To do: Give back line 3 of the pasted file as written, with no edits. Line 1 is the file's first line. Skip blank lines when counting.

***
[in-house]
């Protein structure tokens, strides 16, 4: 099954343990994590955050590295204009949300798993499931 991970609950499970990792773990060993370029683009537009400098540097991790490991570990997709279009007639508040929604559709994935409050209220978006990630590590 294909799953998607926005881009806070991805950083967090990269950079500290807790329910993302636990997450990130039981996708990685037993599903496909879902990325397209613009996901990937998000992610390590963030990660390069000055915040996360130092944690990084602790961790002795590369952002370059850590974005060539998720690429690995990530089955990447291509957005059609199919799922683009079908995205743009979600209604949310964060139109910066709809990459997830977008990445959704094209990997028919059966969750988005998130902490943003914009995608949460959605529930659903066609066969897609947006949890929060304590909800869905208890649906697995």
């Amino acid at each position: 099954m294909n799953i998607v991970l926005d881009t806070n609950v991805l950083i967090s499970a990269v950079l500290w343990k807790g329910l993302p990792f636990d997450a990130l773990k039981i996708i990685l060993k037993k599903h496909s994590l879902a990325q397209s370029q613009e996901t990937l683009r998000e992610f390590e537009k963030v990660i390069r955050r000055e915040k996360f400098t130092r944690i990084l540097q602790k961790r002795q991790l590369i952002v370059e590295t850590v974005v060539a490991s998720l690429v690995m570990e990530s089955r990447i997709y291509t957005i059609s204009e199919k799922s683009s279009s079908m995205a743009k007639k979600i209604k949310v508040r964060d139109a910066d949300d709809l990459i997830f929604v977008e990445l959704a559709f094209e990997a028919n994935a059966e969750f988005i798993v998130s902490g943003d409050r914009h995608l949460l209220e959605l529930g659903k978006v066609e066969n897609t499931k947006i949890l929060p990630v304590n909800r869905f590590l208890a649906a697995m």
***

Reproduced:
């Amino acid at each position: 099954m294909n799953i998607v991970l926005d881009t806070n609950v991805l950083i967090s499970a990269v950079l500290w343990k807790g329910l993302p990792f636990d997450a990130l773990k039981i996708i990685l060993k037993k599903h496909s994590l879902a990325q397209s370029q613009e996901t990937l683009r998000e992610f390590e537009k963030v990660i390069r955050r000055e915040k996360f400098t130092r944690i990084l540097q602790k961790r002795q991790l590369i952002v370059e590295t850590v974005v060539a490991s998720l690429v690995m570990e990530s089955r990447i997709y291509t957005i059609s204009e199919k799922s683009s279009s079908m995205a743009k007639k979600i209604k949310v508040r964060d139109a910066d949300d709809l990459i997830f929604v977008e990445l959704a559709f094209e990997a028919n994935a059966e969750f988005i798993v998130s902490g943003d409050r914009h995608l949460l209220e959605l529930g659903k978006v066609e066969n897609t499931k947006i949890l929060p990630v304590n909800r869905f590590l208890a649906a697995m």